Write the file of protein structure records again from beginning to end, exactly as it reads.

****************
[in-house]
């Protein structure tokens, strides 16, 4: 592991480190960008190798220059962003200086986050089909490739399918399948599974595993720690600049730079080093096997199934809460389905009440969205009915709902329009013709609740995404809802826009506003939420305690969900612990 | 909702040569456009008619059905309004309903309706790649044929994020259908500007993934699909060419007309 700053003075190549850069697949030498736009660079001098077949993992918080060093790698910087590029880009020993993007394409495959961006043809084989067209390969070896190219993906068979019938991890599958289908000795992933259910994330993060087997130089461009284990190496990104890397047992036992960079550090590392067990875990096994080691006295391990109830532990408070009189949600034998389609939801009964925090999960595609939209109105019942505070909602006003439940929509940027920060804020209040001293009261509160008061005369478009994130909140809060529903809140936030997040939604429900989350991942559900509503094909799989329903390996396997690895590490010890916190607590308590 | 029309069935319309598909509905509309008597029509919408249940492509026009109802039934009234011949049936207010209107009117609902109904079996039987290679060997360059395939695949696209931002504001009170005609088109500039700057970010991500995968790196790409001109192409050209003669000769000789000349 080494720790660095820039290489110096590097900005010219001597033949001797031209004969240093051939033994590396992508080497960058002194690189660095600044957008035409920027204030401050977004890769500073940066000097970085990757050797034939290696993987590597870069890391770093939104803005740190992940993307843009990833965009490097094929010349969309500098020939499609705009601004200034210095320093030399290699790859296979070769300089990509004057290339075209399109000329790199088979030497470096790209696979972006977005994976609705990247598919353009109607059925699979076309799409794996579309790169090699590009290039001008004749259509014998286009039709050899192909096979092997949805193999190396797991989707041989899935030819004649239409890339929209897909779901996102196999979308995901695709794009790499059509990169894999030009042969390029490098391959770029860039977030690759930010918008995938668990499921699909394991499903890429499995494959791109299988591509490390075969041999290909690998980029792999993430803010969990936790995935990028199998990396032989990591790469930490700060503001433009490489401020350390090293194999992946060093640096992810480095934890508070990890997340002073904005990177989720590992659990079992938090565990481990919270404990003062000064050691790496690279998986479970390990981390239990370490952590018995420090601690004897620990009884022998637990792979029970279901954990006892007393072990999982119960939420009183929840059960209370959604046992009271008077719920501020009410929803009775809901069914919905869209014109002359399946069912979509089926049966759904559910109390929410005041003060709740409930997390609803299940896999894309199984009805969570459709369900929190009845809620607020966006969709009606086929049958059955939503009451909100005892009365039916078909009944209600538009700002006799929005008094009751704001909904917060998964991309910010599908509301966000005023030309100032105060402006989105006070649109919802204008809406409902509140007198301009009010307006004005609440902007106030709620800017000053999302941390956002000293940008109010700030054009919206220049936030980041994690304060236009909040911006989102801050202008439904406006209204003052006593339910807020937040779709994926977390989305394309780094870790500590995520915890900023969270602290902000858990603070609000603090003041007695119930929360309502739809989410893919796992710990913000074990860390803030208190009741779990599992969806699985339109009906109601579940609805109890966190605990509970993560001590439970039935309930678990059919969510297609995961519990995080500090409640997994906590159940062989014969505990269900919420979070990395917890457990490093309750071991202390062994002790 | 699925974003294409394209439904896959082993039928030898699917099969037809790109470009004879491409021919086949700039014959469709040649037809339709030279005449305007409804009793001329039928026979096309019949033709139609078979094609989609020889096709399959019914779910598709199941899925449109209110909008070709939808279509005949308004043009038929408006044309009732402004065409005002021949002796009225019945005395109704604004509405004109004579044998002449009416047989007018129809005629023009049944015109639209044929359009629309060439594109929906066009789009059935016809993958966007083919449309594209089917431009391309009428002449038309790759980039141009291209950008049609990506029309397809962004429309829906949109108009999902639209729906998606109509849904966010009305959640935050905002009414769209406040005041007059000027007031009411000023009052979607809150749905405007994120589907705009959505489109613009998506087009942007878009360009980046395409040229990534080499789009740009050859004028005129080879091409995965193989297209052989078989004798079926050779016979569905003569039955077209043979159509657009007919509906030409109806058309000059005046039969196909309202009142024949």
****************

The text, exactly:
[in-house]
């Protein structure tokens, strides 16, 4: 592991480190960008190798220059962003200086986050089909490739399918399948599974595993720690600049730079080093096997199934809460389905009440969205009915709902329009013709609740995404809802826009506003939420305690969900612990 | 909702040569456009008619059905309004309903309706790649044929994020259908500007993934699909060419007309 700053003075190549850069697949030498736009660079001098077949993992918080060093790698910087590029880009020993993007394409495959961006043809084989067209390969070896190219993906068979019938991890599958289908000795992933259910994330993060087997130089461009284990190496990104890397047992036992960079550090590392067990875990096994080691006295391990109830532990408070009189949600034998389609939801009964925090999960595609939209109105019942505070909602006003439940929509940027920060804020209040001293009261509160008061005369478009994130909140809060529903809140936030997040939604429900989350991942559900509503094909799989329903390996396997690895590490010890916190607590308590 | 029309069935319309598909509905509309008597029509919408249940492509026009109802039934009234011949049936207010209107009117609902109904079996039987290679060997360059395939695949696209931002504001009170005609088109500039700057970010991500995968790196790409001109192409050209003669000769000789000349 080494720790660095820039290489110096590097900005010219001597033949001797031209004969240093051939033994590396992508080497960058002194690189660095600044957008035409920027204030401050977004890769500073940066000097970085990757050797034939290696993987590597870069890391770093939104803005740190992940993307843009990833965009490097094929010349969309500098020939499609705009601004200034210095320093030399290699790859296979070769300089990509004057290339075209399109000329790199088979030497470096790209696979972006977005994976609705990247598919353009109607059925699979076309799409794996579309790169090699590009290039001008004749259509014998286009039709050899192909096979092997949805193999190396797991989707041989899935030819004649239409890339929209897909779901996102196999979308995901695709794009790499059509990169894999030009042969390029490098391959770029860039977030690759930010918008995938668990499921699909394991499903890429499995494959791109299988591509490390075969041999290909690998980029792999993430803010969990936790995935990028199998990396032989990591790469930490700060503001433009490489401020350390090293194999992946060093640096992810480095934890508070990890997340002073904005990177989720590992659990079992938090565990481990919270404990003062000064050691790496690279998986479970390990981390239990370490952590018995420090601690004897620990009884022998637990792979029970279901954990006892007393072990999982119960939420009183929840059960209370959604046992009271008077719920501020009410929803009775809901069914919905869209014109002359399946069912979509089926049966759904559910109390929410005041003060709740409930997390609803299940896999894309199984009805969570459709369900929190009845809620607020966006969709009606086929049958059955939503009451909100005892009365039916078909009944209600538009700002006799929005008094009751704001909904917060998964991309910010599908509301966000005023030309100032105060402006989105006070649109919802204008809406409902509140007198301009009010307006004005609440902007106030709620800017000053999302941390956002000293940008109010700030054009919206220049936030980041994690304060236009909040911006989102801050202008439904406006209204003052006593339910807020937040779709994926977390989305394309780094870790500590995520915890900023969270602290902000858990603070609000603090003041007695119930929360309502739809989410893919796992710990913000074990860390803030208190009741779990599992969806699985339109009906109601579940609805109890966190605990509970993560001590439970039935309930678990059919969510297609995961519990995080500090409640997994906590159940062989014969505990269900919420979070990395917890457990490093309750071991202390062994002790 | 699925974003294409394209439904896959082993039928030898699917099969037809790109470009004879491409021919086949700039014959469709040649037809339709030279005449305007409804009793001329039928026979096309019949033709139609078979094609989609020889096709399959019914779910598709199941899925449109209110909008070709939808279509005949308004043009038929408006044309009732402004065409005002021949002796009225019945005395109704604004509405004109004579044998002449009416047989007018129809005629023009049944015109639209044929359009629309060439594109929906066009789009059935016809993958966007083919449309594209089917431009391309009428002449038309790759980039141009291209950008049609990506029309397809962004429309829906949109108009999902639209729906998606109509849904966010009305959640935050905002009414769209406040005041007059000027007031009411000023009052979607809150749905405007994120589907705009959505489109613009998506087009942007878009360009980046395409040229990534080499789009740009050859004028005129080879091409995965193989297209052989078989004798079926050779016979569905003569039955077209043979159509657009007919509906030409109806058309000059005046039969196909309202009142024949």